Toward a multidimensional Health Assessment Questionnaire (MDHAQ):assessment of advanced activities of daily living & psychological status in the patient-friendly health assessment questionnaire format – fibromyalgia related research

OBJECTIVE: To develop components of a multidimensional Health

Assessment Questionnaire (MDHAQ) through the addition of new

items in the “patient-friendly” HAQ format, including advanced

activities of daily living (ADL), designed to overcome “floor

effects” of the HAQ and modified HAQ (MHAQ) in which patients

may report normal scores although they experience meaningful

functional limitations, and psychological items, designed to

screen efficiently for psychological distress in routine care.

METHODS: The new MDHAQ items, as well as scales for pain,

fatigue, helplessness, and global health status on a 2-page

questionnaire, were completed by 688 consecutive patients with

various rheumatic diseases, including 162 with rheumatoid

arthritis (RA), 114 with fibromyalgia, 63 with osteoarthritis,

34 with systemic lupus erythematosus, 20 with vasculitis, 18

with psoriatic arthritis, 16 with scleroderma, and 261 with

various other rheumatic diseases, over 2 years at a weekly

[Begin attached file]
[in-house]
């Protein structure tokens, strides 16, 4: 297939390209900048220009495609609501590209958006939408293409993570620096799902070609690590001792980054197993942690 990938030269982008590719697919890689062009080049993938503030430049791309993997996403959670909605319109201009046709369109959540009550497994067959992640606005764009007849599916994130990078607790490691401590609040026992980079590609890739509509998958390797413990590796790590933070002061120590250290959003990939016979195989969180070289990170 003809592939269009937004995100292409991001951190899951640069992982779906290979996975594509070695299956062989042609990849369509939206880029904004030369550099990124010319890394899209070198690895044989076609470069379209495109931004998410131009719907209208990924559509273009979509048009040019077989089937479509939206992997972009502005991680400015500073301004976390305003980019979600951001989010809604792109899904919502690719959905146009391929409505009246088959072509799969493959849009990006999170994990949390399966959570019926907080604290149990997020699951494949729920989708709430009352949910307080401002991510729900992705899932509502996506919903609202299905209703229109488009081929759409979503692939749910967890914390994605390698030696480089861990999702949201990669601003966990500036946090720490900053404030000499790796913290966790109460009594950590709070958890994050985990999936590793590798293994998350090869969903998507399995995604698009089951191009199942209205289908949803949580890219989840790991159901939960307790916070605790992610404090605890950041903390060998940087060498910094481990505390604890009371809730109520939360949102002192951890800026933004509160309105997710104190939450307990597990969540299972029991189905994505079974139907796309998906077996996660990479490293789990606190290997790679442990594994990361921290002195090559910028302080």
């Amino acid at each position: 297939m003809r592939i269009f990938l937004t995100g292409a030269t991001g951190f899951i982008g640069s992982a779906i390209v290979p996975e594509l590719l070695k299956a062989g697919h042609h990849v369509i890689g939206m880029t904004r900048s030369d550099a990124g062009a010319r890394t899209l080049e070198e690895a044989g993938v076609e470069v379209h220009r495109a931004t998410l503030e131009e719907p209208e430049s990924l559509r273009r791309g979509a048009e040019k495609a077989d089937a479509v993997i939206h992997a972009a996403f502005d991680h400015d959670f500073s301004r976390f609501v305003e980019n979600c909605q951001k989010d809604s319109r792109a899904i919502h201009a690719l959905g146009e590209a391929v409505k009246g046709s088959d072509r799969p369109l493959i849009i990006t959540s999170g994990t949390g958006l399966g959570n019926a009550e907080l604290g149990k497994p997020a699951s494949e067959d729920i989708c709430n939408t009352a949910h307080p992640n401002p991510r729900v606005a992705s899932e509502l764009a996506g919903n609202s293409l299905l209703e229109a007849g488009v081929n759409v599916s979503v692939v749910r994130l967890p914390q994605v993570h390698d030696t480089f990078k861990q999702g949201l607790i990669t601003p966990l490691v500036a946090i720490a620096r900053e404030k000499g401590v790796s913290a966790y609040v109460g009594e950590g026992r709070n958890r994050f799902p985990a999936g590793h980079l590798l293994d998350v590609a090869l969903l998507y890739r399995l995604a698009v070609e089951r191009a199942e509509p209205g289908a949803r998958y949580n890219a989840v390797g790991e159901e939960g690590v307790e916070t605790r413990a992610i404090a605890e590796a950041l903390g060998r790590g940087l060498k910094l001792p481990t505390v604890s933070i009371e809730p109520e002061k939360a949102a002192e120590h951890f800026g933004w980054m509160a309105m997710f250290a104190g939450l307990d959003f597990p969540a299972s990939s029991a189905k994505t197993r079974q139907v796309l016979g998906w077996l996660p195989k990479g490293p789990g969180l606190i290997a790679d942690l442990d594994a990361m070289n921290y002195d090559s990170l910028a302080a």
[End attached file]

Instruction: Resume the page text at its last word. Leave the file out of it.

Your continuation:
academic rheumatology clinic.

RESULTS: The new MDHAQ items

have good test-retest reliability and face validity. MHAQ

scores were highest in patients with RA, and scores for other

scales were highest in patients with fibromyalgia. On the

advanced ADL, 58% of patients reported difficulty with

errands, 68% with climbing stairs, 79% with walking two miles,

87% with participating in sports and games, and 94% with

running or jogging two miles. On the psychological items, 75%

of patients reported difficulty with sleep, 63% with stress,

61% with anxiety, and 57% with depression. Normal MHAQ scores

were reported by 23% of patients and normal HAQ scores by 16%

of patients who completed these questionnaires, while fewer

than 5% had normal scores on the MDHAQ.


items overcome in large part the “floor effects” seen on the

HAQ and MHAQ, and are useful to screen for problems with

sleep, stress, anxiety, and depression in the

“patient-friendly” HAQ format. These data support the value of

completion of a simple 2-page patient questionnaire by each

patient at each visit to a rheumatologist.

Pincus T, Swearingen C, Wolfe F

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